Team Spirit 

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One of my favourite quotes is “If you want to fly with eagles, you have to stop hanging out with chicken”. So imagine how lucky and blessed I am to work with a team of 7 highly intelligent, brilliant, activist eagles. My mind has been stretched because they have each in their own way taught me something new about the world. Luvz my team!

 

My Money Story

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This event took 7.5 months of planning. I was in Manchester for 7 of those months. The execution of this event can only be attributed to my team and the guidance of God. I’m so thankful for a supportive and dedicated team who went all out to ensure everything was organized. Teamwork makes the dream work, for sure.

 

Oh hey AM Live

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Courtesy of The Arena, I did my first TV interview ever on AM Live! It was a wonderful experience and Kobi was so warm and welcoming to us.

 

Radio came calling too

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I did some radio as well in the run up to #MyMoneyStory and it was sweet! Made some good networks and met the loveliest people.

 

Family 

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My family make everything I do worthwhile. Celebrating success with family and friends is the sweetest!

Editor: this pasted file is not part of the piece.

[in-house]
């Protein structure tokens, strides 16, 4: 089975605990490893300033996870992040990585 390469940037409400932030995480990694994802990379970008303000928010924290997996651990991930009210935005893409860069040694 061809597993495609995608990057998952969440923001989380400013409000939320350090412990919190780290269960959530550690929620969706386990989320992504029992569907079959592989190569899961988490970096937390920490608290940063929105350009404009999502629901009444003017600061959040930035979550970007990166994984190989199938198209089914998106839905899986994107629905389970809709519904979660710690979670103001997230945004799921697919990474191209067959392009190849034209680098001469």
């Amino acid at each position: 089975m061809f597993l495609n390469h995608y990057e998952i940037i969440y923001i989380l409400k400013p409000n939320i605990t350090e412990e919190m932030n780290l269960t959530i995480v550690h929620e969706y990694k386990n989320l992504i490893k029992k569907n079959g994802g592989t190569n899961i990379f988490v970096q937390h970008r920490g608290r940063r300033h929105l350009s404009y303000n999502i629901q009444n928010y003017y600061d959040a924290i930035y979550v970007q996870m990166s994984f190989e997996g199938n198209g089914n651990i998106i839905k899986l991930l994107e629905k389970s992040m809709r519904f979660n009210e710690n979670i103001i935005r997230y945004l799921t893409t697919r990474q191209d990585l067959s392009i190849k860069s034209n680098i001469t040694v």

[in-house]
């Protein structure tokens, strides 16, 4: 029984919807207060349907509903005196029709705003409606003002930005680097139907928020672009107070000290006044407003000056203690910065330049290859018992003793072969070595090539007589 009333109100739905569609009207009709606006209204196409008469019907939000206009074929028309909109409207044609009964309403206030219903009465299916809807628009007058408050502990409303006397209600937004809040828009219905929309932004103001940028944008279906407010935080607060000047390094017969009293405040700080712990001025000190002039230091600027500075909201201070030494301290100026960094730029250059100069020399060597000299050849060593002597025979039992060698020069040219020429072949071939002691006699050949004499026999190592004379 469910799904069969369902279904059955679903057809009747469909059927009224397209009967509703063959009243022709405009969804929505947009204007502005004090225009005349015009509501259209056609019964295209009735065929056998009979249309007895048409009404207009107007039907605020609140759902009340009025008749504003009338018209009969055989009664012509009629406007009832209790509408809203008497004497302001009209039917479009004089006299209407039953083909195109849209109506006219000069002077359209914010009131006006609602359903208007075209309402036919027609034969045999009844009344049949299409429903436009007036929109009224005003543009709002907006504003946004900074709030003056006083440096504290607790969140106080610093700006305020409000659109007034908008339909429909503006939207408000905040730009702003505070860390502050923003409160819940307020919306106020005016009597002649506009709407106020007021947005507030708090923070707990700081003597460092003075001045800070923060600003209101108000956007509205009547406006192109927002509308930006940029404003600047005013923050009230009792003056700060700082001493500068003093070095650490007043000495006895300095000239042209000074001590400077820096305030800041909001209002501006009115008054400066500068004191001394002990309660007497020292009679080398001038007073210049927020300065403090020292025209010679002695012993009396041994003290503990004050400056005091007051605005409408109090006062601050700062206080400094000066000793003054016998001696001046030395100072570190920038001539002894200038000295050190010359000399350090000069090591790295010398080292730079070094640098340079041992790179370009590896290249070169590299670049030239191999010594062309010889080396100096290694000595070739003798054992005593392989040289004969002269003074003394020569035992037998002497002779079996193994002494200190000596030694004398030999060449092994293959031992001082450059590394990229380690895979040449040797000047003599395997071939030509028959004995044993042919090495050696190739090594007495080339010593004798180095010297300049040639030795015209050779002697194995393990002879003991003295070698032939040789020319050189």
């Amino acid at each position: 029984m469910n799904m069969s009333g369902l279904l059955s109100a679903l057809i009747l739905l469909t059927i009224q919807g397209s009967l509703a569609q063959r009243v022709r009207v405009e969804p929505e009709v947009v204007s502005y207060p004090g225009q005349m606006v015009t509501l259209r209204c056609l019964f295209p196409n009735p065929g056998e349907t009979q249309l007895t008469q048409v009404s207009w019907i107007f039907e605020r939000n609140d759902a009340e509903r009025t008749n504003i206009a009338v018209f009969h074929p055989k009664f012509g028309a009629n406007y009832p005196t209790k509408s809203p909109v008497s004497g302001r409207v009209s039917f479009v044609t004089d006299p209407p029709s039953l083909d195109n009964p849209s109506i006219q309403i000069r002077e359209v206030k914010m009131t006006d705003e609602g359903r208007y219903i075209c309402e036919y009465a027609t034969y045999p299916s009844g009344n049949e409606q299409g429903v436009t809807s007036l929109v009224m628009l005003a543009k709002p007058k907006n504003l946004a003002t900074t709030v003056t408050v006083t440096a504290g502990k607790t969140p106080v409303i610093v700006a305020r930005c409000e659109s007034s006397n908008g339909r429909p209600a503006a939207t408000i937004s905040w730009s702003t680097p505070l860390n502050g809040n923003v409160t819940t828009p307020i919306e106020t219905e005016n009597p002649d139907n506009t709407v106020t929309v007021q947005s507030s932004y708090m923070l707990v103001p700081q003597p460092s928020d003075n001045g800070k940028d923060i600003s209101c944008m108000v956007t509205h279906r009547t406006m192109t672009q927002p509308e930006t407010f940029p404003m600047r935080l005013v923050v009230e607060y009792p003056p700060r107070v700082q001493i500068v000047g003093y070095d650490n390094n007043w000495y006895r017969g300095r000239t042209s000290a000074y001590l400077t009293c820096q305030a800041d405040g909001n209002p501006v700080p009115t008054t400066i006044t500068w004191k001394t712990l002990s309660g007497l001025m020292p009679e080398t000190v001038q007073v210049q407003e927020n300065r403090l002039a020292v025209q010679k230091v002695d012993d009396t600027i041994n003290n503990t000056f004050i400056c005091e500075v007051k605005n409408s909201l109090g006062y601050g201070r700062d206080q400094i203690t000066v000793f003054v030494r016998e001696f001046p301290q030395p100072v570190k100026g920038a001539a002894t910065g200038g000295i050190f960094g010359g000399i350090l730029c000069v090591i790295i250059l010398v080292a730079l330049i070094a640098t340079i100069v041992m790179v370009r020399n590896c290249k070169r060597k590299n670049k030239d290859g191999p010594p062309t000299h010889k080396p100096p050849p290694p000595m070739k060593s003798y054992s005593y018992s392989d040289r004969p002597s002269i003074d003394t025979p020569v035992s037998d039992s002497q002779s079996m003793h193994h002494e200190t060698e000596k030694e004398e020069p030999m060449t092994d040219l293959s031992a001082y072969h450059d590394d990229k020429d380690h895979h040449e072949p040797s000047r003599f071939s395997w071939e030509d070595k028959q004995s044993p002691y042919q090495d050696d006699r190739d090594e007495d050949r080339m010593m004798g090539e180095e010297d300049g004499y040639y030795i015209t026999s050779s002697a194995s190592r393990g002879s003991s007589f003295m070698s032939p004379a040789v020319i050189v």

Aspire Scholars

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I won a scholarship to attend the Aspire Women’s 2-day ‘Connected Leadership’ conference in December in London. ‘Networking’ is a word I have used a lot but this event taught me true networking!

 

Tiwa Sa-vage

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I would pay double what I paid to see this woman perform again- she is amazing live! She carried the show all the way and hit it out of the park.

 

fLAWless

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Relived my high school prom at our Law School Ball. Definitely had a princess moment!

 

As we step into 2015 in a couple of days, I wish you a groundbreaking new year. May success, whatever that means to you, be yours. Be great.

 

T

© Tessy Maritim

#faves: Bible Verses

I got my first and only bible when I was about 14. It was a gift from my auntie. I wasn’t quite sure what to do with it- was I supposed to read it like a story? I couldn’t quite figure it out but wanted to make an effort to read because I wanted to strengthen my knowledge and understanding of God.